The ensuing "Water Wars" have embroiled four local governments, powerful politicians, high-level bureaucrats, high-priced legal teams, the U.S Army Corps of Engineers, and a billion-dollar utility company, who are spending a significant amount of time and money battling each other in a series of lawsuits, legislative showdowns and PR campaigns.

There was a temporary cease-fire on June 14 when county officials agreed to a 90-day suspension of the ordinance, and the cities of Fairfax and Falls Church agreed to put their litigation on hold, as all sides discuss various options to reduce the rates the affected county residents pay for their water.

"Many assumed the County would be mandating rates equal to the Water Authority’s rates, but that only would happen if no justification for rates was provided, or the justification was deemed to be inadequate," said Anthony Griffin, who recently retired as the longtime county executive. Before joining the county, Griffin served as the city manager for Falls Church, and Chairman Bulova recently appointed him to the Fairfax Water Board of Directors.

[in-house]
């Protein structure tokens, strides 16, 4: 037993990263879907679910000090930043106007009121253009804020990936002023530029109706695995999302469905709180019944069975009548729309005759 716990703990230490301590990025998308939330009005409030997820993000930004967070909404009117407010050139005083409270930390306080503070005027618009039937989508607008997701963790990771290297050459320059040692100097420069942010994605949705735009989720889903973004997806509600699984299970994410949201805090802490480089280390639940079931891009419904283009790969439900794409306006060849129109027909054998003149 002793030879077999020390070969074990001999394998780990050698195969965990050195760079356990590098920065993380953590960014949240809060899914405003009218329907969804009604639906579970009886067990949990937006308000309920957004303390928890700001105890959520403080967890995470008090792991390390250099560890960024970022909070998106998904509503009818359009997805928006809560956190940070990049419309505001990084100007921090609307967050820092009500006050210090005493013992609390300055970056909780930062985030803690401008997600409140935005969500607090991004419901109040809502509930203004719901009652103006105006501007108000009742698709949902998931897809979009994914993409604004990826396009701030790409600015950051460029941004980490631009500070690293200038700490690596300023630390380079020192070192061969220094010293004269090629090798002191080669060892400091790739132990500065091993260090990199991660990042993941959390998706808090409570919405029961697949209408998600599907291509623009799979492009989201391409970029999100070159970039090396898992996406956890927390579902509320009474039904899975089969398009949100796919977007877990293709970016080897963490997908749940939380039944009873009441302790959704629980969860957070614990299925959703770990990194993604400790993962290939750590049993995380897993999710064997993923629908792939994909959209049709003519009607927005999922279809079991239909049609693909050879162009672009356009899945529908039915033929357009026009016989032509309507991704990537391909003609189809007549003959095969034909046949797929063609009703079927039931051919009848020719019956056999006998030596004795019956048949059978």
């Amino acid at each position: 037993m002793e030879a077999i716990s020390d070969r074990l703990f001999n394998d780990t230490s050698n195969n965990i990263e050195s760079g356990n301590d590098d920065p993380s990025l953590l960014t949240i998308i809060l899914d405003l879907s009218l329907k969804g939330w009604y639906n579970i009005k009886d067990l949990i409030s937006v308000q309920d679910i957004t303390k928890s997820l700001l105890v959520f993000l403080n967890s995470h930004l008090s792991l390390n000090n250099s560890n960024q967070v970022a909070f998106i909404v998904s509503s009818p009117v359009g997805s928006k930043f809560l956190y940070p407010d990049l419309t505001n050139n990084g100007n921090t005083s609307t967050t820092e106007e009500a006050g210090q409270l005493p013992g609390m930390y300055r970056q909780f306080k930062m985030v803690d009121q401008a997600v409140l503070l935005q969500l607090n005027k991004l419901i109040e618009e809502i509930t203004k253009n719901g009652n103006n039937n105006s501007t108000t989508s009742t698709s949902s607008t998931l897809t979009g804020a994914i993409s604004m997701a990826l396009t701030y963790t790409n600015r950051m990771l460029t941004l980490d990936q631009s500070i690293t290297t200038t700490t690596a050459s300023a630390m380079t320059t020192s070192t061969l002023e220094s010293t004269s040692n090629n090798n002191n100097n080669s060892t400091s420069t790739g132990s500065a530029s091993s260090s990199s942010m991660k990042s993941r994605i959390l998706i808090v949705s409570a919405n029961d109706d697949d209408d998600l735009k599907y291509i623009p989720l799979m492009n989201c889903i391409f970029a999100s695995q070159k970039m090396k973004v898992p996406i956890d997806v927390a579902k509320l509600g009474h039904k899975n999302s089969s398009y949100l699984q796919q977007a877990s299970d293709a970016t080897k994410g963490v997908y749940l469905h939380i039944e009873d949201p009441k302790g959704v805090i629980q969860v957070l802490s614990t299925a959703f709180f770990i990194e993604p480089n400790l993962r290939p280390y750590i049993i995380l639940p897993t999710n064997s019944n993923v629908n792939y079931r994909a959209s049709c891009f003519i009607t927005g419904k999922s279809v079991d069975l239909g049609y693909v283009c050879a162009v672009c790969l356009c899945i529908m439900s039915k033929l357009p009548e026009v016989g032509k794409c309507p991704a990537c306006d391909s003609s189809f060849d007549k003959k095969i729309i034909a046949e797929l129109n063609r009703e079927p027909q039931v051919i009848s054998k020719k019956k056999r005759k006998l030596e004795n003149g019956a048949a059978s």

Griffin said he was "hopeful" that during the stay "there will be conversations that will produce win-win solutions for the parties involved, and particularly for the customers of the various water systems."

IN THE MIDST of the posturing and political power-brokering stands Randall, 61, who worked for more than three decades as a utility economist with the federal government.

He said he never intended to become an expert on water, but when he realized how much more he and his neighbors were paying, he got mad. And then he decided he wasn’t going to take it anymore.

"Like most of the other 153,000 affected county residents, for years I got my quarterly bill and paid each bill, totally unaware of how much extra I was paying. In 2009, I figured it was about time somebody spoke up for these captive customers," he said.